As any walker will know, it is often necessary to climb to higher ground to get a true impression of the lie of the land. The same applies in the field of conservation. We can chart the decline or resurgence of a single species of insect, or wildflower, in exhaustive detail, but it is not until we examine such trends in relation to each other that the bigger picture comes into focus. Natural England has sought the higher ground with its first comprehensive survey of plant and wildlife in England. And the snapshot it has taken of the English countryside should alarm us all.
By drawing together a wide range of research and evidence, the Government's conservation agency has found that the natural environment is far less rich than it was half a century ago. There has been a marked decline in the population of adders, bumblebees, farmland birds and grassland flowers. Woodland butterflies have declined by 50 per cent. There have also been substantial decreases in the population of wading birds on unprotected grasslands. Moreover, pressure on the environment is building. Natural habitats across England, from salt marshes to grasslands, are deteriorating. As is the case around the world, the major threats to our natural environment are climate change and economic development.
This report is not a counsel for despair. It argues that where targeted conservation measures have been implemented, they have made a difference. For instance, the long-term decline in many farmland birds is slowing, thanks to more environmentally-friendly farming. The report notes that species such as the red kite have been successfully re-introduced. And the designation of "sites of special scientific interest" has improved the biodiversity of several habitats.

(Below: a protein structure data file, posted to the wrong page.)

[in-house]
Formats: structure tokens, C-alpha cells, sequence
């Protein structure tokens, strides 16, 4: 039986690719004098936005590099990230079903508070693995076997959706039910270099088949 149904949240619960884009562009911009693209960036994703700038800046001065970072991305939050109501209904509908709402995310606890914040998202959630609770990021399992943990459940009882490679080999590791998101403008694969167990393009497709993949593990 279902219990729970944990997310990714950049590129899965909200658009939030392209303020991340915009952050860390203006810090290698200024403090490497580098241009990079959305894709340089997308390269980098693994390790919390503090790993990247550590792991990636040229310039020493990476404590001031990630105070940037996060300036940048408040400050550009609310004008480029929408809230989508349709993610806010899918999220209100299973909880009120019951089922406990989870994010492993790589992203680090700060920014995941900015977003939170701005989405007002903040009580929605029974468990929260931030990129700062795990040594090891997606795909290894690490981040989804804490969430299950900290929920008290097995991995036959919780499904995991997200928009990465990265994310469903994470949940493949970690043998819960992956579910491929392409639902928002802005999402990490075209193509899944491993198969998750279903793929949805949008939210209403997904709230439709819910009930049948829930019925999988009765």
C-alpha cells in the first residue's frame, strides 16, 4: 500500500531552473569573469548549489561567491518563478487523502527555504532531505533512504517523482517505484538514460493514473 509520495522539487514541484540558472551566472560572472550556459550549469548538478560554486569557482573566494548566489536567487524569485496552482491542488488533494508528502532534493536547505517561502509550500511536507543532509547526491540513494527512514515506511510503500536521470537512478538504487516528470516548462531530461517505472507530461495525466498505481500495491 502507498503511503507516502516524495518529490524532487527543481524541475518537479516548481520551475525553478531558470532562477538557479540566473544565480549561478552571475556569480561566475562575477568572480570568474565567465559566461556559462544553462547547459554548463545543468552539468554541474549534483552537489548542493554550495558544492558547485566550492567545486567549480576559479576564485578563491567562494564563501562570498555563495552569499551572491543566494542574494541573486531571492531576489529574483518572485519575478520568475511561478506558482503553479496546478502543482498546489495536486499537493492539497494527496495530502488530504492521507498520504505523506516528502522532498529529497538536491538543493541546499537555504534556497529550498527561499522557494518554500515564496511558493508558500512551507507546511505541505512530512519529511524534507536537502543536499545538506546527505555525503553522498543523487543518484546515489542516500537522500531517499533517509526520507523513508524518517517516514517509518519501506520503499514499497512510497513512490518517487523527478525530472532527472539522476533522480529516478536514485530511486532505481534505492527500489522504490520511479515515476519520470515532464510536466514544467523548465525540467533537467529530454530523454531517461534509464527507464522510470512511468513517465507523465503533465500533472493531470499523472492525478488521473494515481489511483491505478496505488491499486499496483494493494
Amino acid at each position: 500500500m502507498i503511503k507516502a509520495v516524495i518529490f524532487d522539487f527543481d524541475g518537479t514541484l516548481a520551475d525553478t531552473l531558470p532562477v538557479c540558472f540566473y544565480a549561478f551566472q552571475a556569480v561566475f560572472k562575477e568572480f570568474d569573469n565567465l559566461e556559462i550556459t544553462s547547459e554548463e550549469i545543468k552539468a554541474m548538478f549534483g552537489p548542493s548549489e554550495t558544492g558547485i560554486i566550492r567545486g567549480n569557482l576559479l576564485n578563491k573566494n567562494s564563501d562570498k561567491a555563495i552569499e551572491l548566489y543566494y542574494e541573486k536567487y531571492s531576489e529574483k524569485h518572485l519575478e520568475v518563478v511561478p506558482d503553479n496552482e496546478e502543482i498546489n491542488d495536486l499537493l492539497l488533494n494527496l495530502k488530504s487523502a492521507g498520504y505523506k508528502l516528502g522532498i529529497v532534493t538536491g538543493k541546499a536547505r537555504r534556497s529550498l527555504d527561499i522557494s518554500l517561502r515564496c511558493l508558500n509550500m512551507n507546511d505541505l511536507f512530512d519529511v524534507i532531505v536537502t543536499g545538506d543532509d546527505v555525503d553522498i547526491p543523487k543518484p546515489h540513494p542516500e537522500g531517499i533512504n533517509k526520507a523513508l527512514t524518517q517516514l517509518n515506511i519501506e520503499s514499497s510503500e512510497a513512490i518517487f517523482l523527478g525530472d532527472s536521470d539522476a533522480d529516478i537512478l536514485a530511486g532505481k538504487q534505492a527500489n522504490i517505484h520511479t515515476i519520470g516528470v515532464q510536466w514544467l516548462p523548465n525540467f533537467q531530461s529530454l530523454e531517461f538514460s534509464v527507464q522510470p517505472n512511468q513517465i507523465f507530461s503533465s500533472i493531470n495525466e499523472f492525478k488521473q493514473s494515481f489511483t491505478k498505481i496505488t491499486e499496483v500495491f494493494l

Natural England proposes reconnecting fragmented wildlife-rich areas through the creation of "wildlife superhighways". Among the other suggestions are a new national park around the length of England's coastline and improved use of public funding for farmers to deliver a better natural environment. The last idea is actually already in progress thanks to reform of the Common Agricultural Policy, which has undermined the link between production and subsidy. But Natural England is right to argue that this process needs to happen a good deal faster.
There is also a strong message here for ministers, as they step up the pressure for the creation of a host of "eco-towns". There is a social case for new developments to ease the chronic shortage of housing supply in the south of the country. But these towns must be truly environmentally-friendly. Any developer who has merely dusted off an old proposal for a dormitory town, while lazily adding on a few token "environmental" features, must be given short shrift. Any hint of "greenwash" must be rejected. These communities need to be truly sustainable and sensitive to the surrounding natural environment.
Another impressive aspect of this report is that it has resisted a knee-jerk opposition to all future development. Natural England is aware of the need to balance immediate environment concerns with the longer-term imperative to boost England's renewable energy production. To this end, it helpfully intends to identify suitable locations for onshore wind farms.
The report's proposal for a "landscape-scale" approach to conservation and development is sensible. Instead of fighting individual conservation battles, we need to take a more holistic approach. Care for the natural environment should be a determining factor in all building projects, from wind farms to eco-towns. If we are to preserve our natural heritage, we need to change our perspective.